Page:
Winston Churchill said that history would treat him well since he intended to write it. Events are generally seen through the lens of the victors. That has long been the case with the French Revolution. Bastille Day, celebrated today with the elegance typical of France (I enjoyed those celebrations three times in Paris), does not mark the liberation of maltreated prisoners living in fetid conditions. The Bastille was a comfortable place, with tapestries and fine food. The psychopathic degenerate Marquis de Sade had been moved from it just ten days earlier. The Parisian rabble “liberated” an English lunatic who thought he was Julius Caesar, an equally mad Irishman, four forgers, and the Comte de Solages, an incestuous libertine incarcerated at the request of his own family. These were the “victims” freed by “The People” who went on to celebrate with orgies that included cannibalism.
While even the most biased historians have not been able to ignore the ensuing Reign of Terror, it is still deemed politically incorrect to mention the massacres of the Catholics in the Vendée who rose up against the revolutionaries. After 170,000 of them were slaughtered in the first modern genocide, the revolutionary general François-Joseph Westermann wrote to the Committee of Public Safety stating: “There is no more Vendée. . . . According to the orders that you gave me, I crushed the children under the feet of the horses, massacred the women who, at least for these, will not give birth to any more brigands.”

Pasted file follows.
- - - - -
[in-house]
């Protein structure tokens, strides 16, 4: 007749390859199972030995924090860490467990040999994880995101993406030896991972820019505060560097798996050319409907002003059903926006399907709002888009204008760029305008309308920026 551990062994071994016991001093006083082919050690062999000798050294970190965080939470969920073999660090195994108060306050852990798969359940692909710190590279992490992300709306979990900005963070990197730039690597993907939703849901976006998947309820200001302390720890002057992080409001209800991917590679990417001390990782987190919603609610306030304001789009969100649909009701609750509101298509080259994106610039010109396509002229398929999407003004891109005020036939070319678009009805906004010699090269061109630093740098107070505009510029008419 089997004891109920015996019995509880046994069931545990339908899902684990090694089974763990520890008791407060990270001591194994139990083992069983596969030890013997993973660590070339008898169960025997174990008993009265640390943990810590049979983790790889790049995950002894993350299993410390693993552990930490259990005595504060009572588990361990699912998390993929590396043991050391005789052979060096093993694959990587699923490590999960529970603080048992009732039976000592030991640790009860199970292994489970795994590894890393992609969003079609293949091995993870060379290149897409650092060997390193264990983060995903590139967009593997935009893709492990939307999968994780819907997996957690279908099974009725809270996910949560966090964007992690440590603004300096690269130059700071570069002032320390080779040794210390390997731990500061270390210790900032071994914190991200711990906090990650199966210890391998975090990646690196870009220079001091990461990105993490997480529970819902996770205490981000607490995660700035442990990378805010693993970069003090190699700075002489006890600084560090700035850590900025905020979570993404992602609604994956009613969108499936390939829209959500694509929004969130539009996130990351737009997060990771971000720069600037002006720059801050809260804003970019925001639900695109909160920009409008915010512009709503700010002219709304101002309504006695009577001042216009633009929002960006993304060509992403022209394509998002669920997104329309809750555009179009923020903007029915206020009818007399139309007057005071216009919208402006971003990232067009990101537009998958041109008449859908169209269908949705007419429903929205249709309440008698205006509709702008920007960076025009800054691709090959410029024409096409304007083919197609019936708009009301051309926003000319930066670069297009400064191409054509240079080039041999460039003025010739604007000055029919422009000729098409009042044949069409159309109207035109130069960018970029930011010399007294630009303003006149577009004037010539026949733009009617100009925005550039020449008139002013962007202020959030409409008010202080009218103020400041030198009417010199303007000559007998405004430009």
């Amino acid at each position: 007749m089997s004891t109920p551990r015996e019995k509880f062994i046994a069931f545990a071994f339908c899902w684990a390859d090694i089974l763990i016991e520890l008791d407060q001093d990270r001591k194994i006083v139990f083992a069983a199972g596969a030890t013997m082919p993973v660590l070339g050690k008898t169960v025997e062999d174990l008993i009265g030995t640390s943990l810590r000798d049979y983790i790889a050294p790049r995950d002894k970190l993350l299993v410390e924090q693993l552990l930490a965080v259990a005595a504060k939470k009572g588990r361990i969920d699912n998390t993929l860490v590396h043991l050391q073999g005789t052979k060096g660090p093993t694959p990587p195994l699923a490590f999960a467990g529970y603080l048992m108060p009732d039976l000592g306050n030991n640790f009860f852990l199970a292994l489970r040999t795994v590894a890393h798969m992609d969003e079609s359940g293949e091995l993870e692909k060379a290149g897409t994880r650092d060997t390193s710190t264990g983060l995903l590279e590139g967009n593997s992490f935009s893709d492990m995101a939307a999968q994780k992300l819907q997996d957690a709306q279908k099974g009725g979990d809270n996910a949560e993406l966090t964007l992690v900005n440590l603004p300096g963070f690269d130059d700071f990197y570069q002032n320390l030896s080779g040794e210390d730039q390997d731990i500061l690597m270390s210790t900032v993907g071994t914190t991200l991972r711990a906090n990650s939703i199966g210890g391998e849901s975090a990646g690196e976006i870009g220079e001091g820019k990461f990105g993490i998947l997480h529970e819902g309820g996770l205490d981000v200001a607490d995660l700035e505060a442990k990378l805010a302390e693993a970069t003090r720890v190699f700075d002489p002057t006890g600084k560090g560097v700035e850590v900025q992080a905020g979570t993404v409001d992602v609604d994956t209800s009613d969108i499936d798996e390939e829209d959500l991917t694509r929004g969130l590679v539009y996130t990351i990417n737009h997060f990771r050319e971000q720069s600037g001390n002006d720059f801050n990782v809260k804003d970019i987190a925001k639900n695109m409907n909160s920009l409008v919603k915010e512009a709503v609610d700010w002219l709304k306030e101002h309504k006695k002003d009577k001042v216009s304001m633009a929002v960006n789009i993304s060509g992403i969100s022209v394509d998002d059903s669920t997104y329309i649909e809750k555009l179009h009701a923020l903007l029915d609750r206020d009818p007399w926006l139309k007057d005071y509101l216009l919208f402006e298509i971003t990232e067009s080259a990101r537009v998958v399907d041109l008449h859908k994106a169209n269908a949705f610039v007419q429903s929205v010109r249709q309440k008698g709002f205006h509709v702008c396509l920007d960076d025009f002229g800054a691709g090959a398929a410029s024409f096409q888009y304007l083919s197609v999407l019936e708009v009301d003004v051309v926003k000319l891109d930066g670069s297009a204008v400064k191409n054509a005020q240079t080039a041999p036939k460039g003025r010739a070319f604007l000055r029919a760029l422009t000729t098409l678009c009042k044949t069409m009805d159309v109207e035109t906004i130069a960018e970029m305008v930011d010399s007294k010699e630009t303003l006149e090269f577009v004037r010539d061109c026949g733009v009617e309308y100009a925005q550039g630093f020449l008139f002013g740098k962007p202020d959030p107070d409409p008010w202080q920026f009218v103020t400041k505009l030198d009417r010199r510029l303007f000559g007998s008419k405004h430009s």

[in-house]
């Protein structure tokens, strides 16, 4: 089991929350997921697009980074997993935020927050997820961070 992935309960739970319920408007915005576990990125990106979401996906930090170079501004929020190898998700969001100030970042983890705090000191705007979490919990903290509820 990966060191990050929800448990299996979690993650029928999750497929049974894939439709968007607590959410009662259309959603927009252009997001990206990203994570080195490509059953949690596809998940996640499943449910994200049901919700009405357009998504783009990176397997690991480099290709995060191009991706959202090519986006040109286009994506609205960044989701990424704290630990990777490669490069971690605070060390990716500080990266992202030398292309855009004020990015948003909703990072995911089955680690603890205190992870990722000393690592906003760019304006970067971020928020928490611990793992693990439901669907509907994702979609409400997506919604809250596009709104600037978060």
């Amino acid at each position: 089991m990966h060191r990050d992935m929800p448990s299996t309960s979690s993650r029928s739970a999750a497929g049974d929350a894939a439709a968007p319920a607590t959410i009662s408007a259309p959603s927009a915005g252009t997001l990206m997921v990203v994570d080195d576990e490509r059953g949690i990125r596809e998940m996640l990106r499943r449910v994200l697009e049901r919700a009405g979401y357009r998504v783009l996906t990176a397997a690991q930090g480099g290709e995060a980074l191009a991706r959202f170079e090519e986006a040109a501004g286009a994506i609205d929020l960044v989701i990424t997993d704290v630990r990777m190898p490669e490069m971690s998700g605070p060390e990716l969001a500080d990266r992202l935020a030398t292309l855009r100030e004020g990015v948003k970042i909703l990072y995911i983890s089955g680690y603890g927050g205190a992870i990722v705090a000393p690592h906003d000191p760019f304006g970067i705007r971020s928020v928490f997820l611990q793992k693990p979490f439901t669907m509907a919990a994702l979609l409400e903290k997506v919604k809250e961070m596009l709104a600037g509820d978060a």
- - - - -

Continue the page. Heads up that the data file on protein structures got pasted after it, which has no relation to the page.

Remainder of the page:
Consider that Orwellian term, “Committee of Public Safety.” Tyrannies tend to excuse themselves in the name of liberty, and governments justify the taking of innocent lives in the name of human rights. A cynic himself, Edward Gibbon saw such cynicism as an engine of the decline and fall of Rome. The ordinary people thought all religions were true because they did not understand truth; the philosophers thought all religions were false because they did not fit into their philosophies; and the government of Caesar and the Senate treated religions as commodities to be exploited, or to be eliminated when they could not be.
On June 5, Pope Francis, in the rare company of Benedict XVI, dedicated a statue of St. Michael the Archangel in the Vatican Gardens. The Pope knows that the only victor who gets to write history at the end of time is the Lord of History, and so he invoked St. Michael because the crisis of our time, as in all ages that have defied God, is a spiritual contest:
“Michael struggles to restore divine justice and defends the People of God from his enemies, above all from his enemy par excellence, the devil. . . . Though the devil always tries to disfigure the face of the Archangel and that of humanity, God is stronger; it is His victory and His salvation that is offered to all men.”